With its emphasis on neurosis, youthful angst and the maybe-not-so-paranoid mistrust of authority, "Hamlet" is particularly adaptable to modern settings. It certainly works in the high-octane environment of crack-riddled, violent, late-1980s Oakland, where Naomi Iizuka has located her new "Blood in the Brain."
With its emphasis on neurosis, youthful angst and the maybe-not-so-paranoid mistrust of authority, “Hamlet” is particularly adaptable to modern settings. It certainly works in the high-octane environment of crack-riddled, violent, late-1980s Oakland, where Naomi Iizuka has located her new “Blood in the Brain.” Co-written with several cast members over a long development process, directed by Jonathan Moscone of California Shakespeare Theater (which co-produces), this isn’t an adaptation of Shakespeare so much as a vivid, hip-hop-poetical street drama using several of his motifs. It’s a striking evening, if one that occasionally overdoses on in-ya-face testosterone.
Young H (Sean San Jose) is paroled from prison only to find his adoptive father has been killed and his biological mother G (Margo Hall) has taken up with Uncle C (Donald E. Lacy Jr.), a rival drug dealer who might well have ordered dad’s death. H’s anger at this “scandalous” state of affairs is heightened by sightings of his stepfather’s ghost (Ricky Marshall), which urges him toward blood vengeance.
Protag’s increasingly erratic behavior baffles would-be girlfriend O (Ryan Peters), prompts failed attempts at parental discipline by strong-willed mom and threatens Uncle to the point where he decides junior “needs to get popped” — dispatching H’s own erstwhile best bud, a most reluctant L (Tommy Shepherd), to do the deed.
Original play’s array of Danish court characters is astutely shrunk to a handful of figures, with some thesps briefly taking on miscellaneous “chorus” roles. The streetwise dialogue references classic soul-single lyrics at least as often as it does the Bard.
Basic story is so effectively absorbed into its new milieu that one barely registers a memorable rap-freestyling contest as Iizuka’s equivalent of the “players” scene, when Hamlet makes it bitterly clear to Claudius he’s on to the latter’s villainy.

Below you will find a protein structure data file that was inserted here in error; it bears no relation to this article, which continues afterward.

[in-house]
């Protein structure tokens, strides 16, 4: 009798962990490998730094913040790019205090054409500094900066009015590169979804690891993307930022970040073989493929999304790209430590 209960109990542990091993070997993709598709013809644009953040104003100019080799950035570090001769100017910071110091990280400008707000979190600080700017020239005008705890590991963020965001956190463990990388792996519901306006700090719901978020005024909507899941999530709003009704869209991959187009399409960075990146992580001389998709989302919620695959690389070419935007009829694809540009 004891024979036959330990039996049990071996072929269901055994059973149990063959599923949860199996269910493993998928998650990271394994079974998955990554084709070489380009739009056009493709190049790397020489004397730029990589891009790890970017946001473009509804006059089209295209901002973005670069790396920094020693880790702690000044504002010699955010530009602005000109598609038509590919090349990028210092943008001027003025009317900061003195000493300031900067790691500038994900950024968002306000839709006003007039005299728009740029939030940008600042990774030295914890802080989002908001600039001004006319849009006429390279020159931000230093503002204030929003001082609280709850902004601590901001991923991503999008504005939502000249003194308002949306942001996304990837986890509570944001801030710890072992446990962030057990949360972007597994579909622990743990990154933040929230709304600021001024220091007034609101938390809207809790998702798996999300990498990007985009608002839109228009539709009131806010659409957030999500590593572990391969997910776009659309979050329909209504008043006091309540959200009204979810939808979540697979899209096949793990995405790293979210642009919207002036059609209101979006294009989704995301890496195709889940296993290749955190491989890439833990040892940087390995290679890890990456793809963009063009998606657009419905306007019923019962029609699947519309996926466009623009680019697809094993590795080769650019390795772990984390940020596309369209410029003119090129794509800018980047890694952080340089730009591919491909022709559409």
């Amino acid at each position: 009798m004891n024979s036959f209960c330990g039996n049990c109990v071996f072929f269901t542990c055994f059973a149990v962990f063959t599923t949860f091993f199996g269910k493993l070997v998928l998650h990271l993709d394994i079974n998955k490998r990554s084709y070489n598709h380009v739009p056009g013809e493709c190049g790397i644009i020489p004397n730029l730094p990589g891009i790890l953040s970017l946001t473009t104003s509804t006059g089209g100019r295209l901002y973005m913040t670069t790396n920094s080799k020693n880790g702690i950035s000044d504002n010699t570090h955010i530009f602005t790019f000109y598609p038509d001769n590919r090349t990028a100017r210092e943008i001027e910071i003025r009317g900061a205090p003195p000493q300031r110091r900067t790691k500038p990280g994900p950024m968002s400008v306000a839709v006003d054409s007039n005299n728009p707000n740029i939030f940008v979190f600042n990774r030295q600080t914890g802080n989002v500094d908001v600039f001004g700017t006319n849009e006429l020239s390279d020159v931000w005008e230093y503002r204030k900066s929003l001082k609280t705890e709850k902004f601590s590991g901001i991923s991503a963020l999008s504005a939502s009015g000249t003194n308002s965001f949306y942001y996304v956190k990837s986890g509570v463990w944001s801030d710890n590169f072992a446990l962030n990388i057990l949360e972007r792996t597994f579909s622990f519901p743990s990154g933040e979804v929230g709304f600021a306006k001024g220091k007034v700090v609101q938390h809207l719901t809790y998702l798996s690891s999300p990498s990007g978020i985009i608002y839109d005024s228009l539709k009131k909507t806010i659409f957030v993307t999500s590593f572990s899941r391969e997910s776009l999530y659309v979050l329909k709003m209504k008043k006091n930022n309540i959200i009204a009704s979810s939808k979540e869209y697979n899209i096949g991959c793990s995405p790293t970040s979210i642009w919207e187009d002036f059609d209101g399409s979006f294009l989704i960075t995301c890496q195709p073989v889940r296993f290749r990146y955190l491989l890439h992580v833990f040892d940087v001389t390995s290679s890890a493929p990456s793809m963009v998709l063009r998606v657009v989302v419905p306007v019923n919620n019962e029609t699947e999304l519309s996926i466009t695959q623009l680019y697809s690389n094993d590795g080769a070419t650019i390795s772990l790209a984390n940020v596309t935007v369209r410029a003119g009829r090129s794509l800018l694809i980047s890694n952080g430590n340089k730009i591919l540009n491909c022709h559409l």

A series of news-flash postscripts sound notes very far from Shakespeare but pitch-perfect here, with a fine, slow final chill that seals H’s fate. (However, text’s myriad local references will have to be modified if it’s to be restaged outside the Bay Area.)
The intensity level sometimes overpowers, with a few too many moments when ensemble runs yelling and signifying around the small playspace, impersonating a volatile crowd. Of course, that boisterous, edge-of-violence energy is appropriate for a time and place ruled by drugs, guns and desperation.
Yet many of the evening’s most potent scenes are quiet, tense dialogues, particularly those between San Jose’s coiled-spring H and the women in his life, Hall’s spectacularly sexy (even borderline incestuous), aggressive ma and Peters’ worried but far-from-unhinged Ophelia-manque. Entire cast is fine, but these emotionally conflicted ladies are sensational.
James Faerron’s stark set design of gunmetal-gray walls and tangled scaffolding provides an impressionist interpretation of urban life under siege, with a major assist from Russell Champa’s dramatic, often blood-red lighting schemes. Live beats (mixed stage-rear) often trigger rhymes cast members wrote themselves.